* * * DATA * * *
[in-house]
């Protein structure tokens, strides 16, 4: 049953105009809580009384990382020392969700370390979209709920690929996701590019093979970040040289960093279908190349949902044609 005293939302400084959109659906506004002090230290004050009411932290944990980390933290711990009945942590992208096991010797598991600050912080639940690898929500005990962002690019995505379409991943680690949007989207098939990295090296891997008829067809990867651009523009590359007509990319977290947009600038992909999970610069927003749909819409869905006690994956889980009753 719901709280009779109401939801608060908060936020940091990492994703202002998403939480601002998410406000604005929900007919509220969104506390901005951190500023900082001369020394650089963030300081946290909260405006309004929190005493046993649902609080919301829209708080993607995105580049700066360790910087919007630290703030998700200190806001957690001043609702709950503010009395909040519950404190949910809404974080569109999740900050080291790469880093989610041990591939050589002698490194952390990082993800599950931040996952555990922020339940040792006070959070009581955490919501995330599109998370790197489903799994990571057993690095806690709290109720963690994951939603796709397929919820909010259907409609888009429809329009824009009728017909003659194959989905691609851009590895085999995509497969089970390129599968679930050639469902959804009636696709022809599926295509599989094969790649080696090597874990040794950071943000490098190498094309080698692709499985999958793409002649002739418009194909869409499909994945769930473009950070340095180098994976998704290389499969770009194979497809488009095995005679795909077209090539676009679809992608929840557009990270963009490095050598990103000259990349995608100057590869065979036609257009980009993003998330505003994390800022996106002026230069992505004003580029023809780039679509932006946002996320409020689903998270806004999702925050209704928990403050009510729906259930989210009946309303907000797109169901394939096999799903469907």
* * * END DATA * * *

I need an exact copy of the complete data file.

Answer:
[in-house]
């Protein structure tokens, strides 16, 4: 049953105009809580009384990382020392969700370390979209709920690929996701590019093979970040040289960093279908190349949902044609 005293939302400084959109659906506004002090230290004050009411932290944990980390933290711990009945942590992208096991010797598991600050912080639940690898929500005990962002690019995505379409991943680690949007989207098939990295090296891997008829067809990867651009523009590359007509990319977290947009600038992909999970610069927003749909819409869905006690994956889980009753 719901709280009779109401939801608060908060936020940091990492994703202002998403939480601002998410406000604005929900007919509220969104506390901005951190500023900082001369020394650089963030300081946290909260405006309004929190005493046993649902609080919301829209708080993607995105580049700066360790910087919007630290703030998700200190806001957690001043609702709950503010009395909040519950404190949910809404974080569109999740900050080291790469880093989610041990591939050589002698490194952390990082993800599950931040996952555990922020339940040792006070959070009581955490919501995330599109998370790197489903799994990571057993690095806690709290109720963690994951939603796709397929919820909010259907409609888009429809329009824009009728017909003659194959989905691609851009590895085999995509497969089970390129599968679930050639469902959804009636696709022809599926295509599989094969790649080696090597874990040794950071943000490098190498094309080698692709499985999958793409002649002739418009194909869409499909994945769930473009950070340095180098994976998704290389499969770009194979497809488009095995005679795909077209090539676009679809992608929840557009990270963009490095050598990103000259990349995608100057590869065979036609257009980009993003998330505003994390800022996106002026230069992505004003580029023809780039679509932006946002996320409020689903998270806004999702925050209704928990403050009510729906259930989210009946309303907000797109169901394939096999799903469907």